The return to the school of the little ones also brings with it the return of the dreaded lice. They are not exclusive to this time, but there is indeed more significant contagion among children at this time of year when they spend more time together. Faced with these mini-epidemics, it is intended to provide information on the dreaded lice diagnosis, prevention, and treatment.
Lice do not jump or fly from head-to-head; they are only spread through direct contact or shared objects. Therefore, it is essential to follow a series of basic tips from Lice Doctors Detroit, MI to avoid contagion:
- Avoid direct contact with the infected head.
- Do not use caps, combs, scarves, or towels of people infected or who have been.
- Disinfect objects that have been in contact with infected hair, wash contaminated clothing in hot water (over 55 degrees), and immerse brushes, caps, and headbands in boiling water for 10 minutes.
It is unnecessary to cut the hair: the length and the hairstyle do not influence the contagion.
In turn, the campaign recommends that in the case of lice, people in the environment, family members, neighbors, or the school should be informed to take precautions. It is essential to eradicate the idea that they appear due to lack of hygiene since it has been proven that this is not the case; even these parasites prefer clean hair, with which anyone can be infected. The areas where lice are usually located are on the nape, and behind the ears, so a thorough review should be done.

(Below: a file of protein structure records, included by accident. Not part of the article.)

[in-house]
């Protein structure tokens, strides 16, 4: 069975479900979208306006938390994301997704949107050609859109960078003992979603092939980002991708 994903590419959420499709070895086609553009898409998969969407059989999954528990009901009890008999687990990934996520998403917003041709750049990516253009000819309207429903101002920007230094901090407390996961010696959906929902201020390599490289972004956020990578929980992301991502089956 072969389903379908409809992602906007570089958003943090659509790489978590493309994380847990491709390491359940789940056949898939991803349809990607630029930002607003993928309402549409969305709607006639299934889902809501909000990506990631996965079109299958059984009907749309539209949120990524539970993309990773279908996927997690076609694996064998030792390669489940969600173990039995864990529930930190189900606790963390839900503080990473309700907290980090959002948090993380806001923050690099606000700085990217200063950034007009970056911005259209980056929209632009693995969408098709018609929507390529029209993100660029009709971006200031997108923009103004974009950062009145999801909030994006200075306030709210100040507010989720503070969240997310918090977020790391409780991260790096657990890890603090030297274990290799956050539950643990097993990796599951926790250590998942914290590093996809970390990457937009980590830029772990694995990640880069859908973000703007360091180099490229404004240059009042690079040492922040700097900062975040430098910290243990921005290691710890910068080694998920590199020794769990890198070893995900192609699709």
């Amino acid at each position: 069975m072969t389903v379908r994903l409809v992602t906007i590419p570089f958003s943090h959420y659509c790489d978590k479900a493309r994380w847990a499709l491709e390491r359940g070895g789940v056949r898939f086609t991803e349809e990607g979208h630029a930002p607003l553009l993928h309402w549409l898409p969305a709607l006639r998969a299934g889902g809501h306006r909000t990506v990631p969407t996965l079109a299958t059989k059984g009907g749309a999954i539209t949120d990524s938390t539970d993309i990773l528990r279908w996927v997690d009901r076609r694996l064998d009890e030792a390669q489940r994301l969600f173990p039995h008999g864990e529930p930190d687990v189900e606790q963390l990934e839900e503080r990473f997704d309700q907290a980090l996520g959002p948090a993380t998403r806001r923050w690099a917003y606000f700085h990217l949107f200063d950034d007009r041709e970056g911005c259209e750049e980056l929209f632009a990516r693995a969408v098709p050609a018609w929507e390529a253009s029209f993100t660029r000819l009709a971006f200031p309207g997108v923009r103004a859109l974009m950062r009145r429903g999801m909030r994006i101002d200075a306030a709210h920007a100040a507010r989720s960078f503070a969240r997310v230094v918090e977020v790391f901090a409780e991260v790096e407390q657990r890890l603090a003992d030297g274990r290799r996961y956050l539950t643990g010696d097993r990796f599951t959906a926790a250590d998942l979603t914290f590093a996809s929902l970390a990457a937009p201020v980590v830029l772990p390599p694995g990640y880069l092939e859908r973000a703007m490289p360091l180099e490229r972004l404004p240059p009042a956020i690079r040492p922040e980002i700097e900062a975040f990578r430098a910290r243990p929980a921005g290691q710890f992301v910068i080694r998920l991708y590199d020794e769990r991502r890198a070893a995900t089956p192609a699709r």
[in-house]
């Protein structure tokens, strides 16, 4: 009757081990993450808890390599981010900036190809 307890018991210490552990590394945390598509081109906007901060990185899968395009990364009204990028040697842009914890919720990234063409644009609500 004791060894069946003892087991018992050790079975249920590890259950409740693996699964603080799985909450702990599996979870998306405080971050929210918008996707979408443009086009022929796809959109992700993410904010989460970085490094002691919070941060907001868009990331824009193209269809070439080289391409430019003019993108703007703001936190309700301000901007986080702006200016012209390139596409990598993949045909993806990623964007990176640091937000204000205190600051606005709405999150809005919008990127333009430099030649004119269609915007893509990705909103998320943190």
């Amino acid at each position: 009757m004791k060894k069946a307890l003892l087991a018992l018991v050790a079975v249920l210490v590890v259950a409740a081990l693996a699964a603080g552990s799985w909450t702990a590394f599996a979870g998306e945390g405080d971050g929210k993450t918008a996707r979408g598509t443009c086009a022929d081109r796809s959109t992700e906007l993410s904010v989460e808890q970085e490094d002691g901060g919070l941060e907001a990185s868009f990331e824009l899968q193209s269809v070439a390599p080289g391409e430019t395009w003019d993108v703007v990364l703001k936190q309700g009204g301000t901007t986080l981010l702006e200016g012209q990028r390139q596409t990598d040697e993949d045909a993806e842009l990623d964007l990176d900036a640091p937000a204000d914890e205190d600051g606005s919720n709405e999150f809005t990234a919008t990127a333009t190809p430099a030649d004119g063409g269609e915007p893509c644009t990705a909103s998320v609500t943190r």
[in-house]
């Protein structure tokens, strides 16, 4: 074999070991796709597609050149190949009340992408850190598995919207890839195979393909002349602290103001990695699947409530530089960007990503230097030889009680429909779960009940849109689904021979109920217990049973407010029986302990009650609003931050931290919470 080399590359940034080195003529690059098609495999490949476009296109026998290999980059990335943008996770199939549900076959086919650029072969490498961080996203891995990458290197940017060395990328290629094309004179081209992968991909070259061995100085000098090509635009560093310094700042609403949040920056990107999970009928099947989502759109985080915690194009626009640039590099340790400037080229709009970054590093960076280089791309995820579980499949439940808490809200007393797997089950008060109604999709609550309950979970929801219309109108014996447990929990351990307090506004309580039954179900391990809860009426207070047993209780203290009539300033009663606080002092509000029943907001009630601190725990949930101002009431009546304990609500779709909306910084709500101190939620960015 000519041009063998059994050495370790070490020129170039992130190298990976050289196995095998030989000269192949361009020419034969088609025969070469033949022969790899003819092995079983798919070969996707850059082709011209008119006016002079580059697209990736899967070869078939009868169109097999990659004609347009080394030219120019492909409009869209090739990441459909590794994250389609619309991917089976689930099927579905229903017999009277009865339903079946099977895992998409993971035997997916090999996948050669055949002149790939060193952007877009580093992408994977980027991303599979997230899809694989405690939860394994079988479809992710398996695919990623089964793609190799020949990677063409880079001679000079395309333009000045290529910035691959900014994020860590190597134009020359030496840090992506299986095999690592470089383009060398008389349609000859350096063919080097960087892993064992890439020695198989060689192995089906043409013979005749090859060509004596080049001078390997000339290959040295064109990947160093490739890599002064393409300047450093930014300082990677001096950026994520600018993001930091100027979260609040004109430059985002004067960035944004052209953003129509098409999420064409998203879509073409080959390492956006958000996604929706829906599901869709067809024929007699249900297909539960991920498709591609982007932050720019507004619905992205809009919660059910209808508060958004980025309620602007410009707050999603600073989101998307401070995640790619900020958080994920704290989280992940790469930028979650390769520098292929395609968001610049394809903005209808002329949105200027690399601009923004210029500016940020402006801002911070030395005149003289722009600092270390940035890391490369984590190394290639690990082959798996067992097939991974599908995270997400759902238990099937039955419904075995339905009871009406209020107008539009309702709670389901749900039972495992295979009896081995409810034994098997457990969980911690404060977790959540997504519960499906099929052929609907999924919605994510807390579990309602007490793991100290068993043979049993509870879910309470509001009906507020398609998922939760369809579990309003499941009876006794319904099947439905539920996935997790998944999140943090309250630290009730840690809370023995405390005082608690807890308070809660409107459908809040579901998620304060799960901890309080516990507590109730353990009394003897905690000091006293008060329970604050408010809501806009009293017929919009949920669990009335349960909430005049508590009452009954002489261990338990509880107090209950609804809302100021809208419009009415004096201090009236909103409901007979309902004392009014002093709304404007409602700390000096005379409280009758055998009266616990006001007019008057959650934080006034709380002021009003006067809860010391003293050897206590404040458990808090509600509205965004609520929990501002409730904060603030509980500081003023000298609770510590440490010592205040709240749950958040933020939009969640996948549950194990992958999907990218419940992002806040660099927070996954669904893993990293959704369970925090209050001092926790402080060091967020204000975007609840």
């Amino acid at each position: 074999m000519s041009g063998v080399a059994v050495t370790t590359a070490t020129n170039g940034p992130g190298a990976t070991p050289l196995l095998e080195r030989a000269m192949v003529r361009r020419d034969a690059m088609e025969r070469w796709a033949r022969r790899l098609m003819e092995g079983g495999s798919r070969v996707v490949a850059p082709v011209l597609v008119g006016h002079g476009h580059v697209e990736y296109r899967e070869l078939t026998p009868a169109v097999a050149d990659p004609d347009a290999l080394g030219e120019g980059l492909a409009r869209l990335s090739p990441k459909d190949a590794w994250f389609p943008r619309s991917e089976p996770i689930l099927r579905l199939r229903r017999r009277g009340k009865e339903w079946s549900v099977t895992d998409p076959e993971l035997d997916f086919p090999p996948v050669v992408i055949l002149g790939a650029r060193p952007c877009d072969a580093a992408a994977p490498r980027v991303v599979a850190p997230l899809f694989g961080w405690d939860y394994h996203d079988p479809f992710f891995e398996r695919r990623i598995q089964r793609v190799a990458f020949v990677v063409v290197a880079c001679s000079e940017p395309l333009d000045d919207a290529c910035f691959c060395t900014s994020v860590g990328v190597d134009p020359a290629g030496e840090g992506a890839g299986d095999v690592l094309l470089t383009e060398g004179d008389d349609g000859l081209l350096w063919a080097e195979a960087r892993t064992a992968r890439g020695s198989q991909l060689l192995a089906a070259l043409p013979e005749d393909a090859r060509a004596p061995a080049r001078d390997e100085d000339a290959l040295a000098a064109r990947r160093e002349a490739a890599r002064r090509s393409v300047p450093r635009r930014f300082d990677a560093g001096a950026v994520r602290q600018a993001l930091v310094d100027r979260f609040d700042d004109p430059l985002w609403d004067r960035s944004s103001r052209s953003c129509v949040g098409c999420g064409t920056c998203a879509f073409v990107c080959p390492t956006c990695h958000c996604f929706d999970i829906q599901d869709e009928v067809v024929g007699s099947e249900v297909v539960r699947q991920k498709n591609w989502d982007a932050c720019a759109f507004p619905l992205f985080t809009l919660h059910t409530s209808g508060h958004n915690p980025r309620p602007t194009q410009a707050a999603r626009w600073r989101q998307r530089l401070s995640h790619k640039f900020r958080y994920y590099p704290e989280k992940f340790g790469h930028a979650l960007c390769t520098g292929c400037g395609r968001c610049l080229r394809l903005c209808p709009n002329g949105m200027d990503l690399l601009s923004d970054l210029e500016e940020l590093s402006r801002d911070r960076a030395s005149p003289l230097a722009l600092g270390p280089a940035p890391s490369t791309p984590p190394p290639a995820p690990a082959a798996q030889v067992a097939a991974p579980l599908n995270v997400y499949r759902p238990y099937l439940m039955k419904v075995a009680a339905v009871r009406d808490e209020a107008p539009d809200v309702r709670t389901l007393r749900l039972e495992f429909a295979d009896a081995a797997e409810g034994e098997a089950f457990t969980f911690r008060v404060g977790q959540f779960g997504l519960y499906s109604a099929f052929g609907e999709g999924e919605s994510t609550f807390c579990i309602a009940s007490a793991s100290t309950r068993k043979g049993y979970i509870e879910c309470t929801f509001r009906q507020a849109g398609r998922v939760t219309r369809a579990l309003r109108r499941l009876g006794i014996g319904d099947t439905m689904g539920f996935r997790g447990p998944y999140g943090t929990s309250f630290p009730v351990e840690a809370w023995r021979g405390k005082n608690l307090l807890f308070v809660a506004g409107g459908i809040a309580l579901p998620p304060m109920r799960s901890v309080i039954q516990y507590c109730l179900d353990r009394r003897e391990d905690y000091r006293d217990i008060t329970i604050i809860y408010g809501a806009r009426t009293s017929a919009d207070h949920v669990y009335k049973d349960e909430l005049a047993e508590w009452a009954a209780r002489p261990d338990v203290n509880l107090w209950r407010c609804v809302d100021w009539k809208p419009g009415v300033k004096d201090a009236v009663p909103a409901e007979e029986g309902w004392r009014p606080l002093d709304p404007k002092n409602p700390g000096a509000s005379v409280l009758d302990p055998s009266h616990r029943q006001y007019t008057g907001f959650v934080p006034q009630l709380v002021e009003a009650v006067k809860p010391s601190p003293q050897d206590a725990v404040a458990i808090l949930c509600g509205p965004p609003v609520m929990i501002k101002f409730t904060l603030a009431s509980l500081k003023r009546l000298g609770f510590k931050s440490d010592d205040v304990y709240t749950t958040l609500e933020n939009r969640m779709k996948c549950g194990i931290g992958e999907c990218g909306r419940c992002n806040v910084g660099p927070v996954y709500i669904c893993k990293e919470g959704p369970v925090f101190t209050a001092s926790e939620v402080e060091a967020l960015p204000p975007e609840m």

The only way to check for lice is to see them. Experts from Lice Doctors Detroit, MI recommend that you examine your head for any itchiness or discomfort. Although these parasites are visible, it is easier to see them with wet hair and with the help of a magnifying glass. It is important not to confuse them with dandruff or dust particles.
The size of these parasites ranges between two and three millimeters, both that of the male and that of the female. Both, which feed by sucking the blood from the skin of the head, have legs but no wings, so they move by walking. Females lay up to ten eggs or nits a day, and these new, greyish-white, pinhead-sized eggs are tightly attached to the hair.